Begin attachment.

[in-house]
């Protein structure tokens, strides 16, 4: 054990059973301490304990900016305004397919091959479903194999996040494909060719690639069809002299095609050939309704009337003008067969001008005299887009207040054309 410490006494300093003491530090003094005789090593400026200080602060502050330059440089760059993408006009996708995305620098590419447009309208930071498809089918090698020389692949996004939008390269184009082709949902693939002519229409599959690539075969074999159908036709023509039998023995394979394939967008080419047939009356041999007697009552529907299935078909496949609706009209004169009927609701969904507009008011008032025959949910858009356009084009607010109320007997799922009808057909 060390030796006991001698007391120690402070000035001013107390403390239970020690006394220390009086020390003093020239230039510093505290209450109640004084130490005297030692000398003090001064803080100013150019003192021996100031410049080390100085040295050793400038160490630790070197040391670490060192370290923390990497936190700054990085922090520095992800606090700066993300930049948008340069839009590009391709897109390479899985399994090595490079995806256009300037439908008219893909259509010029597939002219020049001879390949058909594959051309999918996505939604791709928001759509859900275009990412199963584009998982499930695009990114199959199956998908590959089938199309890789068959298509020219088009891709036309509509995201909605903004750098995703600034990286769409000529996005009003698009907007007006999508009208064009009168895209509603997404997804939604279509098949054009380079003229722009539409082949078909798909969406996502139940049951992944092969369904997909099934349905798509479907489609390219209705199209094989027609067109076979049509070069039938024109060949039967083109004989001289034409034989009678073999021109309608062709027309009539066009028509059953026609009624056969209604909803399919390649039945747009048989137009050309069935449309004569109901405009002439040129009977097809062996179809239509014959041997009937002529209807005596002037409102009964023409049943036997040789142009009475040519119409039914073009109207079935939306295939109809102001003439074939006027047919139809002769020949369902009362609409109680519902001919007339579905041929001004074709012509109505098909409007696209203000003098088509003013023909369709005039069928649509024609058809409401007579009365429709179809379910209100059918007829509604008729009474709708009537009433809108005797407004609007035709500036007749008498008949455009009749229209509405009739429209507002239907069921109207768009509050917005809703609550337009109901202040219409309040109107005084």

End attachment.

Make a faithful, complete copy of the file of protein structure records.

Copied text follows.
[in-house]
């Protein structure tokens, strides 16, 4: 054990059973301490304990900016305004397919091959479903194999996040494909060719690639069809002299095609050939309704009337003008067969001008005299887009207040054309 410490006494300093003491530090003094005789090593400026200080602060502050330059440089760059993408006009996708995305620098590419447009309208930071498809089918090698020389692949996004939008390269184009082709949902693939002519229409599959690539075969074999159908036709023509039998023995394979394939967008080419047939009356041999007697009552529907299935078909496949609706009209004169009927609701969904507009008011008032025959949910858009356009084009607010109320007997799922009808057909 060390030796006991001698007391120690402070000035001013107390403390239970020690006394220390009086020390003093020239230039510093505290209450109640004084130490005297030692000398003090001064803080100013150019003192021996100031410049080390100085040295050793400038160490630790070197040391670490060192370290923390990497936190700054990085922090520095992800606090700066993300930049948008340069839009590009391709897109390479899985399994090595490079995806256009300037439908008219893909259509010029597939002219020049001879390949058909594959051309999918996505939604791709928001759509859900275009990412199963584009998982499930695009990114199959199956998908590959089938199309890789068959298509020219088009891709036309509509995201909605903004750098995703600034990286769409000529996005009003698009907007007006999508009208064009009168895209509603997404997804939604279509098949054009380079003229722009539409082949078909798909969406996502139940049951992944092969369904997909099934349905798509479907489609390219209705199209094989027609067109076979049509070069039938024109060949039967083109004989001289034409034989009678073999021109309608062709027309009539066009028509059953026609009624056969209604909803399919390649039945747009048989137009050309069935449309004569109901405009002439040129009977097809062996179809239509014959041997009937002529209807005596002037409102009964023409049943036997040789142009009475040519119409039914073009109207079935939306295939109809102001003439074939006027047919139809002769020949369902009362609409109680519902001919007339579905041929001004074709012509109505098909409007696209203000003098088509003013023909369709005039069928649509024609058809409401007579009365429709179809379910209100059918007829509604008729009474709708009537009433809108005797407004609007035709500036007749008498008949455009009749229209509405009739429209507002239907069921109207768009509050917005809703609550337009109901202040219409309040109107005084």